Difference between Rubber Wood and MDF
Key difference: Rubberwood is essentially the wood that comes from the rubber tree, the Pará rubber tree to be specific. It is a type of hardwood. Hardwood is the wood that comes from an angiosperm tree. This is a type of tree that has seeds that are enclosed, be it in pods, a shell, a covering or in fruit. MDF stands for medium-density fiberboard. It is an engineered wood product created by breaking down wood residuals into wood fibers combining with wax and a resin binder. See the difference between Timber and Lumber.
Rubberwood is essentially the wood that comes from the rubber tree, the Pará rubber tree to be specific. The Pará rubber tree is scientifically known as Hevea brasiliensis. As the wood of a rubber tree, one would expect it to be soft and springy like, well, rubber. However, rubberwood is essentially a hardwood. See Rubberwood Vs. Hardwood.
Wood is mainly classified into two categories: hardwood and softwood. Hardwood is the wood that comes from an angiosperm tree. This is a type of tree that has seeds that are enclosed, be it in pods, a shell, a covering or in fruit. For example, apples or nuts and seeds like acorns and walnuts. These types of seeds allow birds and insects to be attracted to the flowers of the tree and be able to carry the pollen to other trees. This is also the reason why hardwood trees are not often bunched together but are spaced apart and often have other trees in-between them.
Most hardwood trees are also deciduous is nature. A deciduous tree is a tree that loses its leaves annually. Hardwood trees are also slower to grow, taking their own time. Due to this, most hardwood is dense. This is also the reason that hardwood is expensive, as it takes longer to grow. Some famous hardwoods include maple, balsa, oak, elm, mahogany, and sycamore.
See: Oak Vs. Ash.
The Pará rubber tree is essentially grown in plantations for the latex it produces, which is then harvested and used in the production of commercial rubber. However, after 25 – 30 years, the production of latex in the tree becomes very low; hence the tree is often cut down and replaced with another, which would be more financially viable.
Previously, the felled rubber tree would be burned, as there would be no further use for it. However, in lieu of growing environmentalism, the wood from the felled rubber tree is now recycled and used in various applications. The most common applications of the rubberwood include furniture, toys, and kitchen accessories. Like all hardwoods, rubberwood comes in varying degrees of quality. See: Teakwood Vs. Rubberwood.
Furniture made with hardwood tends to be long-lasting and durable. Due to this hardwoods are generally accepted as being the highest quality wood. However, with the high density of most hardwoods, they have a tendency of splitting, due to which the carpenter has to take extra care while making a piece of furniture. Despite this, some hardwoods are preferred for a particular use. The advantage of rubberwood is that it is a dense grain that is easily controlled in the kiln drying process. This makes is easily manageable in the kitchen. However, rubberwood is not suitable for outdoor usage. Furthermore, rubberwood is touted over other types of wood because as it is essentially a recycled wood, it is more eco-friendly.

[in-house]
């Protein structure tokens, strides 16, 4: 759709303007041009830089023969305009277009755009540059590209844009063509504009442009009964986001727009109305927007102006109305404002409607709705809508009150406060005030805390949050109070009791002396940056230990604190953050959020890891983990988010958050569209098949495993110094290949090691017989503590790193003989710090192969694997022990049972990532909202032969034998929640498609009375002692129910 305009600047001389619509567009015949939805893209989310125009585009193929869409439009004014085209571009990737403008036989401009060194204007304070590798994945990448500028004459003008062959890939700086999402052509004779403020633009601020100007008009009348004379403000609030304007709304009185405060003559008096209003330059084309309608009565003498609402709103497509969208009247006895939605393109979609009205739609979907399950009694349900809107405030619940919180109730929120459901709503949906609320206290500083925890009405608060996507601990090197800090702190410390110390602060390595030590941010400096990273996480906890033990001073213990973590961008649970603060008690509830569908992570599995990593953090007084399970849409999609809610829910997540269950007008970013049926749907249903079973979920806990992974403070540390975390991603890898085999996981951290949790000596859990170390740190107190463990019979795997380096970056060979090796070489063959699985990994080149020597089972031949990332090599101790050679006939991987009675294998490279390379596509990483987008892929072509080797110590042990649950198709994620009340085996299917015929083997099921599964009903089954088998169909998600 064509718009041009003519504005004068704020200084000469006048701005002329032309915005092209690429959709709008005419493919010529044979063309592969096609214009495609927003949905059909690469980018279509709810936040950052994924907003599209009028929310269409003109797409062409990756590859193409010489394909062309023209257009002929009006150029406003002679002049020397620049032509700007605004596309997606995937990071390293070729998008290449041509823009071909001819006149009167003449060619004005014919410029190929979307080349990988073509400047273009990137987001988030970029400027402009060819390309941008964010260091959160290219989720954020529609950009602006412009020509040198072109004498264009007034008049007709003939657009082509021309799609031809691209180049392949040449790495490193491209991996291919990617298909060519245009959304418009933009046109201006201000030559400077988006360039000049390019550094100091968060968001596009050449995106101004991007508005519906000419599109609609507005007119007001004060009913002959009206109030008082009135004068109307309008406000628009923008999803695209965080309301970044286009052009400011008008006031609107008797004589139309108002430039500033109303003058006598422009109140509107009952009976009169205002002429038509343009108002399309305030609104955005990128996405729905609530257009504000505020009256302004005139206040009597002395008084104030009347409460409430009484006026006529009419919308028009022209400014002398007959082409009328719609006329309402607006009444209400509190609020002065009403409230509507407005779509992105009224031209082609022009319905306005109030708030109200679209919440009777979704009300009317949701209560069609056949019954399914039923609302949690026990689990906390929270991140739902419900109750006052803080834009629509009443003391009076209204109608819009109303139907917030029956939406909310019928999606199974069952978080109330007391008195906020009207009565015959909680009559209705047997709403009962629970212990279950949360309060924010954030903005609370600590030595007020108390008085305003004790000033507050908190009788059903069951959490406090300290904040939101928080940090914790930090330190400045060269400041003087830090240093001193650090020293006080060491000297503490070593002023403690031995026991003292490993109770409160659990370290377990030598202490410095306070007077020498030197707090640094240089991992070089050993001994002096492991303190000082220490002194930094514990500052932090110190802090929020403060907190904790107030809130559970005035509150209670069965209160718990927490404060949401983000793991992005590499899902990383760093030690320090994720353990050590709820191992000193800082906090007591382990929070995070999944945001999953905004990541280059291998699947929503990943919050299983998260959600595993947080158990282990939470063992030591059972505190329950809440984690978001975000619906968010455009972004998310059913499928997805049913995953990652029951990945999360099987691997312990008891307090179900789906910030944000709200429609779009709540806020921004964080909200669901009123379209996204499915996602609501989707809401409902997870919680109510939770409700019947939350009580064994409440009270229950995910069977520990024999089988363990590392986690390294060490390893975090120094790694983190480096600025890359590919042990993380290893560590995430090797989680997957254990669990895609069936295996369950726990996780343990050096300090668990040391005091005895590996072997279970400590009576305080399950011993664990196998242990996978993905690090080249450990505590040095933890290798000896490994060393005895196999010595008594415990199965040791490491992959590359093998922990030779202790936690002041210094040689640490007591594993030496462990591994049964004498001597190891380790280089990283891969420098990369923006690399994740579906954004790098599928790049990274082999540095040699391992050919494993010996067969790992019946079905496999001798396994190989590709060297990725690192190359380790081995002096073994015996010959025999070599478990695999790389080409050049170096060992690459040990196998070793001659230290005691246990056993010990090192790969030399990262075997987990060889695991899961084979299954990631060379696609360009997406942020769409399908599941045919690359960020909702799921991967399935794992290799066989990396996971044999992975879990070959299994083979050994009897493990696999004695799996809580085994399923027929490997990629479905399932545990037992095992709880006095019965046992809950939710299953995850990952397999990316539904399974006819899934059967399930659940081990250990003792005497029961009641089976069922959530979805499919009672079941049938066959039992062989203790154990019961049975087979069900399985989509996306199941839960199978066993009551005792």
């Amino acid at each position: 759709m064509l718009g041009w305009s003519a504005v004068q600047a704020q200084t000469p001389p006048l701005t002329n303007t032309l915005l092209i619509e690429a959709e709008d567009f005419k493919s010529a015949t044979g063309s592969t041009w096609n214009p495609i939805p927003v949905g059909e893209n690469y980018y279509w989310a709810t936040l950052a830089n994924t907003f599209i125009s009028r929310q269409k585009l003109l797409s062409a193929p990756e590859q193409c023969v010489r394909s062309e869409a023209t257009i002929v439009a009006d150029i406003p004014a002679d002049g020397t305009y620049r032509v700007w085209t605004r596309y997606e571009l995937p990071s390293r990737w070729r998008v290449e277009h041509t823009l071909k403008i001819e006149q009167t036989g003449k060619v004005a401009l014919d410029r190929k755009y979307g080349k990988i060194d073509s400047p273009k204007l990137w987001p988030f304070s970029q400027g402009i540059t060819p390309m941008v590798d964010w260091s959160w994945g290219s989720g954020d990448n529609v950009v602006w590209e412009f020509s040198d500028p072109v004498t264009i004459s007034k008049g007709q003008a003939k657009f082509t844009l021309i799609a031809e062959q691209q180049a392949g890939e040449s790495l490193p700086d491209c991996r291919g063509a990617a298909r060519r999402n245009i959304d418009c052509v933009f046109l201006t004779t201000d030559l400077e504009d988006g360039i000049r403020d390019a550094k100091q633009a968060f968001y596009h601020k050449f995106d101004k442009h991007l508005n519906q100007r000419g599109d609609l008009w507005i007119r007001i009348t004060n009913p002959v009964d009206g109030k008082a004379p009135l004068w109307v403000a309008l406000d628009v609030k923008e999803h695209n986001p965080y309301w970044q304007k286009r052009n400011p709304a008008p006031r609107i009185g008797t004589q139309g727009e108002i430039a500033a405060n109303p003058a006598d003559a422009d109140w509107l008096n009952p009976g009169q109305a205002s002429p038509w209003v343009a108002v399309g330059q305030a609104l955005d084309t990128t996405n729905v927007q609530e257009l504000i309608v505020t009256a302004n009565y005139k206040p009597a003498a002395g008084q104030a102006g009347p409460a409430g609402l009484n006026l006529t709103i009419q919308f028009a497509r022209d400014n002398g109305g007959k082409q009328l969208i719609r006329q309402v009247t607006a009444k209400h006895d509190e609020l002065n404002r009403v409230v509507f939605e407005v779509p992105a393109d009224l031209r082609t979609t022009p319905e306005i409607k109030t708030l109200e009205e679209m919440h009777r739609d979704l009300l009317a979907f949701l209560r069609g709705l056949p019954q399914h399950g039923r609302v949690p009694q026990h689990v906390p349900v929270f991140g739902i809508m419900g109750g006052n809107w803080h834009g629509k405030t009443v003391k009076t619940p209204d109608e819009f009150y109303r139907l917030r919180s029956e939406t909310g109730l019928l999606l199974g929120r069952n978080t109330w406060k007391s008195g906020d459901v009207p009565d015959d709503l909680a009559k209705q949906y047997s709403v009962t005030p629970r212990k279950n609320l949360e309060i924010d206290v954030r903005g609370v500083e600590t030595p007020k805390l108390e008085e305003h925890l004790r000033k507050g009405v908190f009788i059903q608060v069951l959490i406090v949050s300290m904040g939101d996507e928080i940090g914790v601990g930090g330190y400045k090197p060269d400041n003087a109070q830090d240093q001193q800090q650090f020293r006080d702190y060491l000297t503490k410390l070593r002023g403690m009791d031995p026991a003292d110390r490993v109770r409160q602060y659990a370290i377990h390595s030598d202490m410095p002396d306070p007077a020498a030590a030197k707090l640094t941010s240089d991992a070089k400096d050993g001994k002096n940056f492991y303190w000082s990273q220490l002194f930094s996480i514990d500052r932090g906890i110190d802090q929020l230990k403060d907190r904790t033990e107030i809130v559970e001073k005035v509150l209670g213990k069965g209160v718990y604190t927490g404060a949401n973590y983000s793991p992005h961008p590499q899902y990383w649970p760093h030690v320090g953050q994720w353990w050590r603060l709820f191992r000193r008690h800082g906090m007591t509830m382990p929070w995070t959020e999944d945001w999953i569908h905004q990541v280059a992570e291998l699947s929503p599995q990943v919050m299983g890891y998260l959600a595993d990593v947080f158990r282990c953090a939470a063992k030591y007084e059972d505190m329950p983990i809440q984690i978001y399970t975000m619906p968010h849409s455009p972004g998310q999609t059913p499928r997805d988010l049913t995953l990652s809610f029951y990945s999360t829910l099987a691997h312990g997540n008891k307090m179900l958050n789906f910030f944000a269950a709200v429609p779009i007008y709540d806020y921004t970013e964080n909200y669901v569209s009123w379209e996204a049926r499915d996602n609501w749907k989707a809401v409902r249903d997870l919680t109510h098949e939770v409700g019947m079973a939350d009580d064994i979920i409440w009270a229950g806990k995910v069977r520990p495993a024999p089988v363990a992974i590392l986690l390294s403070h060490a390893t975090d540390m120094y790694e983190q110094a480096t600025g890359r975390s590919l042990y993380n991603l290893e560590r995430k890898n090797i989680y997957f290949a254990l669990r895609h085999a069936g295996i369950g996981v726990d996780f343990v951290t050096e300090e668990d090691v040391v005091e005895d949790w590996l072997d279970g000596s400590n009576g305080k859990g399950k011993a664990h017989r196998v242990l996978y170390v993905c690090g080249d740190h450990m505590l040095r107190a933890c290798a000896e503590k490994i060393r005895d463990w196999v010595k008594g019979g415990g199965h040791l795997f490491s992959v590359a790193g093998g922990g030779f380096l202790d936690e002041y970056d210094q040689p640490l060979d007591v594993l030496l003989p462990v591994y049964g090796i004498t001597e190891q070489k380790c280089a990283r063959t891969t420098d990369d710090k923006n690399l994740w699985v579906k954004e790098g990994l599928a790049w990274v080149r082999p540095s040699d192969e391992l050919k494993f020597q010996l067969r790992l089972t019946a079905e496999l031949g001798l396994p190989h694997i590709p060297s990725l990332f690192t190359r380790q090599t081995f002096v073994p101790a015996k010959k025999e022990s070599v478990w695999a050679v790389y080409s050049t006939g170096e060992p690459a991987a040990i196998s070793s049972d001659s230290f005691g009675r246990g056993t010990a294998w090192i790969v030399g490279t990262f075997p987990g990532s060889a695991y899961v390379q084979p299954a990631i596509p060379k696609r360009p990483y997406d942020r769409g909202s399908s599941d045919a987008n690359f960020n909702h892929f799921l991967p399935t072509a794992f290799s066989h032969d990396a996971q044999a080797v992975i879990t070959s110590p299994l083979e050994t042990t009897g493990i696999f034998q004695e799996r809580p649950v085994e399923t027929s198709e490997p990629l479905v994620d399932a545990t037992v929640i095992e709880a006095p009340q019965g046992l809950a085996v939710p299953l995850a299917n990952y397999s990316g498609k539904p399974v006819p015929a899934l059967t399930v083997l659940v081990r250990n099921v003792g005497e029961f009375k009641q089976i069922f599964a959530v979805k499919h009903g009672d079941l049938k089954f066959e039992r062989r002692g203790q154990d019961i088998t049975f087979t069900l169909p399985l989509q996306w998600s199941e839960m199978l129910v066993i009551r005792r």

MDF stands for medium-density fiberboard. It is an engineered wood product. It is created by breaking down wood residuals into wood fibers. These wood fibers are then combined with wax and a resin binder. The mixture is then flattened and made into panels by applying high temperature and pressure.
MDF is quite similar to traditional plywood but has a number of advantages over it as well. Like plywood, MDF can be used as a building material. MDF’s advantage is that it is made up of separated fibers. This allows it to be denser than plywood, as well as stronger and denser than particle board.
Furthermore, MDF does not contain knots or rings like natural wood. This means that the MDF is more uniform in nature and is easier to cut and work with than traditional wood. MDF has a hard, flat, smooth surface that makes it ideal for veneering. MDF can also be glued, doweled or laminated. However, MDF is similar to wood in the manner that it has the possibility of splitting while working with it, especially while installing woodscrews without pilot holes. Also, MDF does not hold smooth-shank nails well or fine-pitch screws.
Formaldehyde resins are often used to bind MDF together during manufacture.
A disadvantage of working with MDF is that when it is cut a large number of dust particles and the urea-formaldehyde is released into the air. This is why it is even more important for one to use protective gear while working with MDF, especially a respirator. It is also recommended that one should work with MDF in a controlled and ventilated environment.
Additionally, the MDF constantly emits urea-formaldehyde and other volatile organic compounds into the air for at least several months after manufacture. These compounds pose health risks at sufficient concentrations. Hence, it is recommended that MDF is painted on all sides of the finished product in order to seal in the urea-formaldehyde. Wax and oil finishes may also be used as finishes; however, they are less effective at sealing in the urea-formaldehyde.